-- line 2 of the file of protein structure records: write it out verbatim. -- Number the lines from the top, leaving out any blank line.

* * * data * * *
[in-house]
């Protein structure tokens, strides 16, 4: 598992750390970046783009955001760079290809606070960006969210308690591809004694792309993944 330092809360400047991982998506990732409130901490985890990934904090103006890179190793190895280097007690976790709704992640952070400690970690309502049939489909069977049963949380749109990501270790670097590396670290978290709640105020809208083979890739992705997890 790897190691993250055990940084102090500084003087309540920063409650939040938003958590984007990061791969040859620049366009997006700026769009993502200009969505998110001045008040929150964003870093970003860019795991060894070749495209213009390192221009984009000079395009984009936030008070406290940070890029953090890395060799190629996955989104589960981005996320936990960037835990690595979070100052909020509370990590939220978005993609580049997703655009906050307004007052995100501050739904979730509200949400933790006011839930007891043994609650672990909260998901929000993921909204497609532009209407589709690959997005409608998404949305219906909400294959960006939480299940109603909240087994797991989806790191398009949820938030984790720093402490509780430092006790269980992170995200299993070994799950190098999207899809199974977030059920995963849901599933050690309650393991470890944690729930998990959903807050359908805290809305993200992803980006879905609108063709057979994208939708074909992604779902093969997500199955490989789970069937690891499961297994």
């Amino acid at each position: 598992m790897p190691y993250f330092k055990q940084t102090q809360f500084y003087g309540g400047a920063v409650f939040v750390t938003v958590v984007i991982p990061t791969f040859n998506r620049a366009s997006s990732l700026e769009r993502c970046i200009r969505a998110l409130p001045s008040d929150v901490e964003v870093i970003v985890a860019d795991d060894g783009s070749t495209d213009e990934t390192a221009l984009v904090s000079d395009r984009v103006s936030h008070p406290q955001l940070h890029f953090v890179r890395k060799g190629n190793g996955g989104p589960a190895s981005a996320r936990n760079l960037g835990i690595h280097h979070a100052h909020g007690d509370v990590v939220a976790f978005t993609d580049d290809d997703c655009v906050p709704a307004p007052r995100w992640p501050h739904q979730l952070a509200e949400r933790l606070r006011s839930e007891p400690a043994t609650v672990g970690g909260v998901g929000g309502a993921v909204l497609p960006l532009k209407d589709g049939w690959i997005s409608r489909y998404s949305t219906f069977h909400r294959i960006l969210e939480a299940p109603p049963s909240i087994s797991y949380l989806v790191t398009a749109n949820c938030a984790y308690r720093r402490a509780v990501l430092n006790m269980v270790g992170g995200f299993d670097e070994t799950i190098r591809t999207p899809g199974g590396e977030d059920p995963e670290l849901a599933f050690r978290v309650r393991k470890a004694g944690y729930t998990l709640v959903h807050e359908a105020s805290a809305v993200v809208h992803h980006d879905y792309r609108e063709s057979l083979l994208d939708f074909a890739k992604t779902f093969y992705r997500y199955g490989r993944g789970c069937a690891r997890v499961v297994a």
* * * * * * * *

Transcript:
């Protein structure tokens, strides 16, 4: 598992750390970046783009955001760079290809606070960006969210308690591809004694792309993944 330092809360400047991982998506990732409130901490985890990934904090103006890179190793190895280097007690976790709704992640952070400690970690309502049939489909069977049963949380749109990501270790670097590396670290978290709640105020809208083979890739992705997890 790897190691993250055990940084102090500084003087309540920063409650939040938003958590984007990061791969040859620049366009997006700026769009993502200009969505998110001045008040929150964003870093970003860019795991060894070749495209213009390192221009984009000079395009984009936030008070406290940070890029953090890395060799190629996955989104589960981005996320936990960037835990690595979070100052909020509370990590939220978005993609580049997703655009906050307004007052995100501050739904979730509200949400933790006011839930007891043994609650672990909260998901929000993921909204497609532009209407589709690959997005409608998404949305219906909400294959960006939480299940109603909240087994797991989806790191398009949820938030984790720093402490509780430092006790269980992170995200299993070994799950190098999207899809199974977030059920995963849901599933050690309650393991470890944690729930998990959903807050359908805290809305993200992803980006879905609108063709057979994208939708074909992604779902093969997500199955490989789970069937690891499961297994």